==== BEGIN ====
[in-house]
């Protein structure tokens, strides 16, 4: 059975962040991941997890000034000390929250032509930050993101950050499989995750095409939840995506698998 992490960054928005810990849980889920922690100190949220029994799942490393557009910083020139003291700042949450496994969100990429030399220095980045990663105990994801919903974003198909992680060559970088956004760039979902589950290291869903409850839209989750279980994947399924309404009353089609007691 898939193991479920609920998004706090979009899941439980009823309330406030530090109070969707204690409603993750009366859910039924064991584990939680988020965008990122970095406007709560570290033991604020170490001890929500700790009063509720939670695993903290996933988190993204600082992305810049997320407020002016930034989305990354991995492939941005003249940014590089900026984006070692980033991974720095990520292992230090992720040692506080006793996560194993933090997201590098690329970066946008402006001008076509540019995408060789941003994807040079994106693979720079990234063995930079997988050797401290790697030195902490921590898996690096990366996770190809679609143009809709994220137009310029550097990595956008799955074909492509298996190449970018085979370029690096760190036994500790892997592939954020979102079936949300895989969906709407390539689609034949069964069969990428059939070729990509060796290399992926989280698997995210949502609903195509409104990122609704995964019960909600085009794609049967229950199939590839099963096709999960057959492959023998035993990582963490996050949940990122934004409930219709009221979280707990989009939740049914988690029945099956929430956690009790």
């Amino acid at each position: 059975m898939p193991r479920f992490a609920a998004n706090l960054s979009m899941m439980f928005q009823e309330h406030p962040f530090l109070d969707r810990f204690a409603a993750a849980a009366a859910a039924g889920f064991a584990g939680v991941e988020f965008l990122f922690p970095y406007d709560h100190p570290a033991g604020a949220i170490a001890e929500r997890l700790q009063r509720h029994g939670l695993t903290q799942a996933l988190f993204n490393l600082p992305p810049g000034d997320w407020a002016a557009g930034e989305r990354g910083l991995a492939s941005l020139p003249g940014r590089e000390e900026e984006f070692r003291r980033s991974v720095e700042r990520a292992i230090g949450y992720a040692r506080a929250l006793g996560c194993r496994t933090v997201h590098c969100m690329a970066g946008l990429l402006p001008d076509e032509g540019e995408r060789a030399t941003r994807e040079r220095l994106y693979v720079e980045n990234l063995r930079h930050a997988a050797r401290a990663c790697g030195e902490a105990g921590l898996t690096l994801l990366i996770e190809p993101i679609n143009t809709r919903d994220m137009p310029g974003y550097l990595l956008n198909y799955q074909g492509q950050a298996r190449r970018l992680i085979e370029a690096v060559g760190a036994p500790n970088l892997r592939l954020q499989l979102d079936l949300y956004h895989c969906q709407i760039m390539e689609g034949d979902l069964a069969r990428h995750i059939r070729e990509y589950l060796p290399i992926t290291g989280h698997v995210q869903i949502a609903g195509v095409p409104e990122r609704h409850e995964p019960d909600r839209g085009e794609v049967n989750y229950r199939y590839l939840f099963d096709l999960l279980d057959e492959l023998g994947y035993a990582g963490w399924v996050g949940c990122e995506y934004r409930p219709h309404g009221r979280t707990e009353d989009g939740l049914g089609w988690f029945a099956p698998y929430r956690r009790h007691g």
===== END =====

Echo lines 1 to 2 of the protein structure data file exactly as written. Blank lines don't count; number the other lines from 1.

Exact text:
[in-house]
């Protein structure tokens, strides 16, 4: 059975962040991941997890000034000390929250032509930050993101950050499989995750095409939840995506698998 992490960054928005810990849980889920922690100190949220029994799942490393557009910083020139003291700042949450496994969100990429030399220095980045990663105990994801919903974003198909992680060559970088956004760039979902589950290291869903409850839209989750279980994947399924309404009353089609007691 898939193991479920609920998004706090979009899941439980009823309330406030530090109070969707204690409603993750009366859910039924064991584990939680988020965008990122970095406007709560570290033991604020170490001890929500700790009063509720939670695993903290996933988190993204600082992305810049997320407020002016930034989305990354991995492939941005003249940014590089900026984006070692980033991974720095990520292992230090992720040692506080006793996560194993933090997201590098690329970066946008402006001008076509540019995408060789941003994807040079994106693979720079990234063995930079997988050797401290790697030195902490921590898996690096990366996770190809679609143009809709994220137009310029550097990595956008799955074909492509298996190449970018085979370029690096760190036994500790892997592939954020979102079936949300895989969906709407390539689609034949069964069969990428059939070729990509060796290399992926989280698997995210949502609903195509409104990122609704995964019960909600085009794609049967229950199939590839099963096709999960057959492959023998035993990582963490996050949940990122934004409930219709009221979280707990989009939740049914988690029945099956929430956690009790």